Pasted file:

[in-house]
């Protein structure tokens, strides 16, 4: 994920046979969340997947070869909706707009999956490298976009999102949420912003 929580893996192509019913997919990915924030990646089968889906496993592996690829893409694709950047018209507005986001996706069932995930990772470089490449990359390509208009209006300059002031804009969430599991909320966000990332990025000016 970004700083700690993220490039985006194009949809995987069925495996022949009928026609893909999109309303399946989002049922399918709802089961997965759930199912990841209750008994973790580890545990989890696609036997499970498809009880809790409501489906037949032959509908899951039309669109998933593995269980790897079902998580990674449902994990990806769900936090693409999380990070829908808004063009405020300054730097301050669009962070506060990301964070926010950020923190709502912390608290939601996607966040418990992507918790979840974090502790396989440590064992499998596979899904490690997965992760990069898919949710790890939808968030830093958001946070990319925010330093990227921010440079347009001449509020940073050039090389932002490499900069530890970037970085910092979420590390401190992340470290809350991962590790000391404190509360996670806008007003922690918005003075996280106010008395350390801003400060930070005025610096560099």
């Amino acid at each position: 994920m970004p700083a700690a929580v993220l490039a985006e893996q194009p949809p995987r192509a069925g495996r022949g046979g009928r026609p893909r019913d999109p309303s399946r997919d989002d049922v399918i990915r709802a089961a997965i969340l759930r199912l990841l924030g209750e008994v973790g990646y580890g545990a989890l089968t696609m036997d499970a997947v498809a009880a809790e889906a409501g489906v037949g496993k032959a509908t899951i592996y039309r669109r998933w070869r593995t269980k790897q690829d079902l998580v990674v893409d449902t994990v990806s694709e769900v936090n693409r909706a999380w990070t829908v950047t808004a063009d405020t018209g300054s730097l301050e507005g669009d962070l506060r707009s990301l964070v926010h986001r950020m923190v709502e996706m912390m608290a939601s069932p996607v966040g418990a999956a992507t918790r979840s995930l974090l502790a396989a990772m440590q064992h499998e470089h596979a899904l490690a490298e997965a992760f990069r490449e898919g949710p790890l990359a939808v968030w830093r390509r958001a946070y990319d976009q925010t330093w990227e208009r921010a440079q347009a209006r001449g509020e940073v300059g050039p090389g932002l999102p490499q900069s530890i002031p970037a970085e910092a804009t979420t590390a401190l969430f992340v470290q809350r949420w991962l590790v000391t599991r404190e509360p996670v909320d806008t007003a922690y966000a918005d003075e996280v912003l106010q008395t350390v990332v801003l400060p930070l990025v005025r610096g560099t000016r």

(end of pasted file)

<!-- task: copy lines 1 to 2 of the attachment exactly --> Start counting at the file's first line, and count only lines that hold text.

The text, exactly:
[in-house]
């Protein structure tokens, strides 16, 4: 994920046979969340997947070869909706707009999956490298976009999102949420912003 929580893996192509019913997919990915924030990646089968889906496993592996690829893409694709950047018209507005986001996706069932995930990772470089490449990359390509208009209006300059002031804009969430599991909320966000990332990025000016 970004700083700690993220490039985006194009949809995987069925495996022949009928026609893909999109309303399946989002049922399918709802089961997965759930199912990841209750008994973790580890545990989890696609036997499970498809009880809790409501489906037949032959509908899951039309669109998933593995269980790897079902998580990674449902994990990806769900936090693409999380990070829908808004063009405020300054730097301050669009962070506060990301964070926010950020923190709502912390608290939601996607966040418990992507918790979840974090502790396989440590064992499998596979899904490690997965992760990069898919949710790890939808968030830093958001946070990319925010330093990227921010440079347009001449509020940073050039090389932002490499900069530890970037970085910092979420590390401190992340470290809350991962590790000391404190509360996670806008007003922690918005003075996280106010008395350390801003400060930070005025610096560099």